Brendon McCullum will enjoy a rebound in England only with boardroom support | England cricket team

JHere’s an old story about a Somerset team meeting in the 1980s as they struggled to come up with plans on how to play batsmen on the other side. “Easy,” Ian Botham said of the opener, “I’m going to bounce it.” As for the second: “I’ll bounce it too.” It was the same for No 3. And No 4. And so on throughout the order. “Bounce it”, “bounce it”, “bounce it”. It can be a simple game when you’re so good at it. It reminded me of a conversation I had with Andrew Flintoff last year. “Let’s be honest,” said Flintoff, “everything about English cricket feels better when the Test team wins.”

It’s the Flintoff prescription. He is right. If England beat, or even play well against New Zealand, India and South Africa this summer, everything in English cricket will start to look a little less hopeless and the disputes over the structure of the county championship and the role of the Hundred will become a little less rushed. This is the job that Brendon McCullum and Ben Stokes have undertaken, and according to McCullum they also have an equally simple formula for doing it: “We’re going to try and take the wickets with the ball, soak up the pressure with the bat and identify the moments to put the pressure back on the opponent and chase every ball to the limit.

This is the model used by McCullum when he captained New Zealand. They were eighth in the Test standings when he took over from Ross Taylor, and fifth when he made way for Kane Williamson, who, using the same model, then led them to victory in the inaugural World Championship of testing. In the same period, New Zealand have also reached three world finals, in 2015, 2019 and 2021. England chief executive Rob Key said this was the main reason the England and Wales Cricket Board hired McCullum, although he never worked as a test match coach. It’s also a good date. Expect England to improve.

But if and when they do, listen for a nagging voice of doubt under whatever applause comes their way. It might sound like Ashley Giles, the man Key replaced at the ECB. “Unless we look at more systemic change, collective accountability and collective solutions, we can make all the changes we want – you can change me, the head coach, the captain – but we’re just doing prepare future leaders for failure,” Giles said in January. “That’s all we do. We’re just pushing it down the road.

Going back to New Zealand, one of the key questions about their recent success is how much of that is due to the changes McCullum made and how much to the behind-the-scenes work done by their administrators on systems, types of soil, talent paths. , governance structures and all the annoying “bouncing it” stuff doesn’t begin to cover. There are two sides to what happened in New Zealand, one comes from the great school of history, in which everything is explained by the work of a visionary, McCullum, and the other is a boring story about a series of good decisions made in the boardrooms of New Zealand Cricket.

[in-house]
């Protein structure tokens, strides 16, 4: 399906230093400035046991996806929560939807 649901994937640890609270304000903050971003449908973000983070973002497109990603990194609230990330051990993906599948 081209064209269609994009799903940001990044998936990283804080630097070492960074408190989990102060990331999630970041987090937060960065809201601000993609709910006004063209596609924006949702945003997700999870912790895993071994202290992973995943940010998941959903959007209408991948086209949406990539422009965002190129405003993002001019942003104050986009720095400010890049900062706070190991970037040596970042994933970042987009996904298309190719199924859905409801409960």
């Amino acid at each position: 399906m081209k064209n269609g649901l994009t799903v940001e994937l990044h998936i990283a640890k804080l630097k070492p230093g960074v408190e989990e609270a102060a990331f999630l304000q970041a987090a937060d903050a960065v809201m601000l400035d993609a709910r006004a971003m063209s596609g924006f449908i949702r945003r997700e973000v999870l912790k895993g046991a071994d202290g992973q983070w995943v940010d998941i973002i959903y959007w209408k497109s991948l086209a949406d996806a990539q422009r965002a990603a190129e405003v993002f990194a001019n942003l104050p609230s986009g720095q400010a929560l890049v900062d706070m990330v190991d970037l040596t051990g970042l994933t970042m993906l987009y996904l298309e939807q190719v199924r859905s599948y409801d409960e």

Brendon McCullum celebrates with his New Zealand team-mates after winning the second Test against England at Headingley in 2015. Photography: Philip Brown/Action Images/Reuters

This is the version presented in the new book Crickonomics, by Stefan Szymanski and Tim Wigmore. They trace New Zealand’s improvement to a report on the governance of sport by John Hood, the future Vice-Chancellor of Oxford University, in the mid-1990s. an independent Board of Directors, “with an appropriate mix of experience in business management, media and marketing, strategy, cricket playing and cricket administration”. They talk about the introduction of professional contracts for domestic players, the formation of the Players Association and the negotiation of a fixed pool of players from NZC revenue.

They talk about the alignment between the six provinces and the national teams, and the balance of needs and responsibilities. How in New Zealand NZC pays part of every national head coach’s salary so that for example the national team could ask the northern districts to stop using BJ Watling as a fly-half and start to play him as wicketkeeper in the middle order. They talk about how NZC reduced the number of fixtures in its first-class program so it could fund increased investment in the New Zealand A team, and the development of the University of Lincoln, who is one of the best in the world.

And they talk about the work NZC has done to relay pitches, which means batting averages in domestic cricket in New Zealand are now higher than anywhere else in the world. So batters have some experience in building big totals and bowlers in how to take wickets on flatter pitches.

I asked McCullum which of these two aspects of New Zealand history had the most influence on the improvement of the team. “It depends who you ask, I guess,” he said. “I don’t know. I was unaware of these developments at the time. I was focused on my role as captain and leading the team on the pitch to be better versions of ourselves and play a more attractive brand of cricket.

That’s what he will do here too. “That other stuff? It’s up to Rob Key and all the boys to practice. I’m just focused on cricket. In the long run, the biggest changes England make this year may well be those that Andrew Strauss and Key concoct in their high performance review which is due at the end of the season.

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